Metascore
64

Mixed or average reviews - based on 15 Critics

Critic score distribution:
  1. Positive: 4 out of 15
  2. Negative: 0 out of 15

There are no positive critic reviews yet.

User Score
6.4

Mixed or average reviews- based on 21 Ratings

User score distribution:
  1. Positive: 5 out of 12
  2. Mixed: 0 out of 12
  3. Negative: 7 out of 12
  1. Apr 11, 2012
    10
    Flawed brilliance, a real diamond in the rough, Naval War Arctic Circle is quick to pick up, and difficult to master, with plenty of re-playability. I've just completed the NATO missions and I'm looking forward to starting the Russian, I enjoyed every aspect of the game, from the battles themselves to the simple, but effective soundtrack and stylised story telling. If you like your near "modern day" military strategy I cannot recommend it enough.

    Be warned however this isn't C&C, its a lot deeper and a lot less forgiving.
    Full Review »
  2. May 18, 2012
    4
    The game is interesting and I really enjoyed first few missions. Graphics is not something to be proud of for today's HW stage of development, but the concept and the atmosphere was nice.
    But now, with missions progressing there are more and more bugs. I am sick of looking at "NWAC.exe stopped responding" message after only way to go out after freeze is Ctrl-Alt-Del.
    Today I was persistent and got 3 resets in a row - what a frustrating experience.
    I would loved that game - only if I could play it ...
    Full Review »
  3. Apr 25, 2012
    10
    Naval War: Arctic Circle (NWAC) is a fairly unique niche-market game, it's predecessors countable on the fingers of one hand, but nonetheless one that should appeal to any fan of RTS, Naval or even Airforce strategic warfare gaming.

    The game is superbly equipped with detailedly stat'd ships, aircraft, submarines, missiles, guns and sensors (both land- and sea-based) from a whole bunch of navies and airforces in the North Atlantic region: the UK, US, Norway, Sweden, Finland, Denmark, Germany, Poland and of course Russia.

    The idea of a NATO v Russia might sound worn out, but it works out very well in the given storyline context, based on a feasible resource-based conflict originating off the coast of Norway and expanding to the wider Arctic Circle.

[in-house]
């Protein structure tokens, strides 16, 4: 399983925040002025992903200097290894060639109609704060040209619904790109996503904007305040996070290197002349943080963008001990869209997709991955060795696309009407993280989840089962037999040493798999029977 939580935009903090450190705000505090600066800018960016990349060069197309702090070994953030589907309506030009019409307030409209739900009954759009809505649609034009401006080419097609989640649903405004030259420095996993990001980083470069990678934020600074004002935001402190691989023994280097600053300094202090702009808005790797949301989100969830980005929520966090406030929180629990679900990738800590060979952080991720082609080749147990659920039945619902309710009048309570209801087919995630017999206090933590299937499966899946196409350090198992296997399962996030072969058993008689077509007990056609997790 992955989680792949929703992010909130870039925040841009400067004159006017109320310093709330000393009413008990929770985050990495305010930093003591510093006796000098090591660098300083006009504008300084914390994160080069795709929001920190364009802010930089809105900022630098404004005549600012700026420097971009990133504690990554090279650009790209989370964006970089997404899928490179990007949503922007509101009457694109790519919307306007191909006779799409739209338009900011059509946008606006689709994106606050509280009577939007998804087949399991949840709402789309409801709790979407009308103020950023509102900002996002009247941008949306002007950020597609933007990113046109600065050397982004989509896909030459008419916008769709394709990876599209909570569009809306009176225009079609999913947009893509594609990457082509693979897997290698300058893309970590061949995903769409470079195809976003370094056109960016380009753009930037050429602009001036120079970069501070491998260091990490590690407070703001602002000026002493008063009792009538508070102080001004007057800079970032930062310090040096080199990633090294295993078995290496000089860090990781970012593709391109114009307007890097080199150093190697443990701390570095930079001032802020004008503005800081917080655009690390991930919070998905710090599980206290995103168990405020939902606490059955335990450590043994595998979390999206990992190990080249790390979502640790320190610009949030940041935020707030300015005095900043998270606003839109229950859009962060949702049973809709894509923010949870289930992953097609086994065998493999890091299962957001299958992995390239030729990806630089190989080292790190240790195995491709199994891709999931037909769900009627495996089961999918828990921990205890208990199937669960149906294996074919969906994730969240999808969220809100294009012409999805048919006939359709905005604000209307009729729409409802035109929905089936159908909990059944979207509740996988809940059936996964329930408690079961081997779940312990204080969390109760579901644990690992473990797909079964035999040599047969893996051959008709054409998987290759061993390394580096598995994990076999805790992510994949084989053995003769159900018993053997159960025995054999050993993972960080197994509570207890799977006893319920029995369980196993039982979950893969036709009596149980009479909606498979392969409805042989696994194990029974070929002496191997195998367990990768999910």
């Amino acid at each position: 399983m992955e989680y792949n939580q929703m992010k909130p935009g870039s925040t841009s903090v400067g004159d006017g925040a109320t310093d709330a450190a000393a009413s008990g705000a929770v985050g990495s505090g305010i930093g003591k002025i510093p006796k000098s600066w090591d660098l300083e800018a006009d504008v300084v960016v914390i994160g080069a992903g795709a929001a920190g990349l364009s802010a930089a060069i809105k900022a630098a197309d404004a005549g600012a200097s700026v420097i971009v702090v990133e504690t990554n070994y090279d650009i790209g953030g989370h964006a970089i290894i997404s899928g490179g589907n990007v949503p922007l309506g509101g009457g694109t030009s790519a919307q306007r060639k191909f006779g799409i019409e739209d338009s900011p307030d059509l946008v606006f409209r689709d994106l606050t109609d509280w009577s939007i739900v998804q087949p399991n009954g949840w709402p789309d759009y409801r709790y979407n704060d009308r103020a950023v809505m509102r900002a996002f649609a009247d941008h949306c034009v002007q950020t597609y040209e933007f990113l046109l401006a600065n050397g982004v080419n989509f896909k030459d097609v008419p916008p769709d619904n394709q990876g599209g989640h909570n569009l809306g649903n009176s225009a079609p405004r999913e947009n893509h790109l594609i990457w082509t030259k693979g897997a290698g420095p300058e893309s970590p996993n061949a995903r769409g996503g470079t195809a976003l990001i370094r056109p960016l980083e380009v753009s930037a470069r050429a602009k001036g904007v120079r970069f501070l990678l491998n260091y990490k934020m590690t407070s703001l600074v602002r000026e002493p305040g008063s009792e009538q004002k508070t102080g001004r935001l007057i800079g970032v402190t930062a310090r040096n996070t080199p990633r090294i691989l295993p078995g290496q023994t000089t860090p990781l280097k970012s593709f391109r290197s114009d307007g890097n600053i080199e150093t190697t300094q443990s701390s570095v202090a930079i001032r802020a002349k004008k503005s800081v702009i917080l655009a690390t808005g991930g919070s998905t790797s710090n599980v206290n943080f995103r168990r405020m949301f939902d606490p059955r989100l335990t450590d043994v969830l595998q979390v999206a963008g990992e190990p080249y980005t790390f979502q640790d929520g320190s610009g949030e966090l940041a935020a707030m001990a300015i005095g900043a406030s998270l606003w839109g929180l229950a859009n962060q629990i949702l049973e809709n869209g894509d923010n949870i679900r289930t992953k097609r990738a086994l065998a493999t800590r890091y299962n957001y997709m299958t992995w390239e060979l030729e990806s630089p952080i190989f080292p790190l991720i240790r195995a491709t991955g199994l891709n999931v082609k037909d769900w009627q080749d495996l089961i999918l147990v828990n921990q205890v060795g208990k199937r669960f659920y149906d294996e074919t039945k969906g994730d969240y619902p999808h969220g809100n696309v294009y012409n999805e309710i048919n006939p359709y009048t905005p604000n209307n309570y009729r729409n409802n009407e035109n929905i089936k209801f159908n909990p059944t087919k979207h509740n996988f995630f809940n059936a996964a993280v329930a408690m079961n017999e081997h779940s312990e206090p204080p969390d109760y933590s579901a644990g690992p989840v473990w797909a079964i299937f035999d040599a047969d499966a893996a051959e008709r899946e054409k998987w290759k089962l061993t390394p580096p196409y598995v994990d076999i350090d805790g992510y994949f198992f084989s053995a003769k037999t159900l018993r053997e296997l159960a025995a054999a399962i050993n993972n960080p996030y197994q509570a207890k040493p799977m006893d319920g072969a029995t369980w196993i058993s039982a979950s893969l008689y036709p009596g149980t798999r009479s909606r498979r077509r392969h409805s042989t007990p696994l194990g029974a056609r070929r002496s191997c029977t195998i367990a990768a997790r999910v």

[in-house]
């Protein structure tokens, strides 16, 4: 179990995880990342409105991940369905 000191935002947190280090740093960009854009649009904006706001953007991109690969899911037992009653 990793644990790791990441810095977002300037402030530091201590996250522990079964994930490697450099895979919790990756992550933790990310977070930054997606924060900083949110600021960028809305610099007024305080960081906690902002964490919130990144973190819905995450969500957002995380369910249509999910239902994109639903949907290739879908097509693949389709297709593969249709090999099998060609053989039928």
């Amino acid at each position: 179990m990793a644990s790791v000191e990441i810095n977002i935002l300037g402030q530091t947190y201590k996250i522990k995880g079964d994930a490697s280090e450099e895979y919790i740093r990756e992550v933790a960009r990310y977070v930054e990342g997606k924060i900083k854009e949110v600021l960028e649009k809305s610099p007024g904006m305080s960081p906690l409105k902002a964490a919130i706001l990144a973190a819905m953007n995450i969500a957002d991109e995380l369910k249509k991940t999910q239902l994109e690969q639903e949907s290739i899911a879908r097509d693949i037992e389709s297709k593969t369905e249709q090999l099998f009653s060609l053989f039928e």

Launching all 40 of your F-35Cs from USS Nimitz might sound like an inspired air superiority tactic now but in a few hours when they've all returned home to refuel and rearm, you'll find that NWAC is much more a game of long-term strategy, patience and cunning, pitting you against a quite competent AI that will punish you for silly, or over-optimistic, mistakes. The tutorial does do a decent job of preparing you for your struggle against your opponent, however, and the manual offers a whole section on 'game concepts': that is, how not to finish your escapades in a life raft through the use of real-world naval strategy.

    Turbo Tape Games (TTG), the developers of NWAC, are a small and relatively inexperienced mainstream game development team, and they've held up surprisingly well in creating an intuitive user interface and fun overall game, with an ethos of 'playability over simulation'. But NWAC does have it's drawbacks, understandably. Harpoon admirals will miss the NTDS symbols of their previous tools of war. Additionally, the purely aesthetic 3D world view that compliments the main 2D strategic map is less than breath-taking, using relatively low-end graphics (you will find yourself using the map 95% of the time, it should be added). For limited time, the campaigns (there is one for each side of the conflict) are linear sets of scenarios, and there is additionally no random scenario generation feature.

    For all these drawbacks, however, TTG have thankfully made NWAC widely moddable, using editable XML files for unit statistics etc, and also apparently allowing users to mod the mechanics of the game with the help of some technical coding knowledge.

    On the whole, then, a solid first incursion into the desktop gaming market from a very friendly and communicative development team, and something that should excite military boffins and RTS gamers alike. With a not overly steep learning curve, a good majority of computer-owners should find this an enjoyable and immersive experience.
    Full Review »